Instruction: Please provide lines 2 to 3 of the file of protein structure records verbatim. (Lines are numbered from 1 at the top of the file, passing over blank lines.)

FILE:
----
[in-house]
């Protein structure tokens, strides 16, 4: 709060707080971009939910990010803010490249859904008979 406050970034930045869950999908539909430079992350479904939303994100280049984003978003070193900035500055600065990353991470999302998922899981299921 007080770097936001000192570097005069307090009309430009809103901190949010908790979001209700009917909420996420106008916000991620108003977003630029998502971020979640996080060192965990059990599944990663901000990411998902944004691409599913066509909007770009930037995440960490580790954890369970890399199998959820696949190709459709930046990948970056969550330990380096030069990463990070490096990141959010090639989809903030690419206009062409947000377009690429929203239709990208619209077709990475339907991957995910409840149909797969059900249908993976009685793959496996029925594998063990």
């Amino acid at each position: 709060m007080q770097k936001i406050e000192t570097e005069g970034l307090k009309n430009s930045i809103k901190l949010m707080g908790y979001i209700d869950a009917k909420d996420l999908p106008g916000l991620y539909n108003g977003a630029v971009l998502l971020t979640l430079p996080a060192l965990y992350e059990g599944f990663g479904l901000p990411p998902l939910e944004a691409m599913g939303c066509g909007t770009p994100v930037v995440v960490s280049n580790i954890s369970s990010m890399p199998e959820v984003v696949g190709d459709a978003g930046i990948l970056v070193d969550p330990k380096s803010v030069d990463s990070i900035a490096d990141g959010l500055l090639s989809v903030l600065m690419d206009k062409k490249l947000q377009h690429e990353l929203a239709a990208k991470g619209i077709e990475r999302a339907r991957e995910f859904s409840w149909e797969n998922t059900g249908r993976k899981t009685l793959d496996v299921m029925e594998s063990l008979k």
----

């Protein structure tokens, strides 16, 4: 709060707080971009939910990010803010490249859904008979 406050970034930045869950999908539909430079992350479904939303994100280049984003978003070193900035500055600065990353991470999302998922899981299921 007080770097936001000192570097005069307090009309430009809103901190949010908790979001209700009917909420996420106008916000991620108003977003630029998502971020979640996080060192965990059990599944990663901000990411998902944004691409599913066509909007770009930037995440960490580790954890369970890399199998959820696949190709459709930046990948970056969550330990380096030069990463990070490096990141959010090639989809903030690419206009062409947000377009690429929203239709990208619209077709990475339907991957995910409840149909797969059900249908993976009685793959496996029925594998063990």
């Amino acid at each position: 709060m007080q770097k936001i406050e000192t570097e005069g970034l307090k009309n430009s930045i809103k901190l949010m707080g908790y979001i209700d869950a009917k909420d996420l999908p106008g916000l991620y539909n108003g977003a630029v971009l998502l971020t979640l430079p996080a060192l965990y992350e059990g599944f990663g479904l901000p990411p998902l939910e944004a691409m599913g939303c066509g909007t770009p994100v930037v995440v960490s280049n580790i954890s369970s990010m890399p199998e959820v984003v696949g190709d459709a978003g930046i990948l970056v070193d969550p330990k380096s803010v030069d990463s990070i900035a490096d990141g959010l500055l090639s989809v903030l600065m690419d206009k062409k490249l947000q377009h690429e990353l929203a239709a990208k991470g619209i077709e990475r999302a339907r991957e995910f859904s409840w149909e797969n998922t059900g249908r993976k899981t009685l793959d496996v299921m029925e594998s063990l008979k």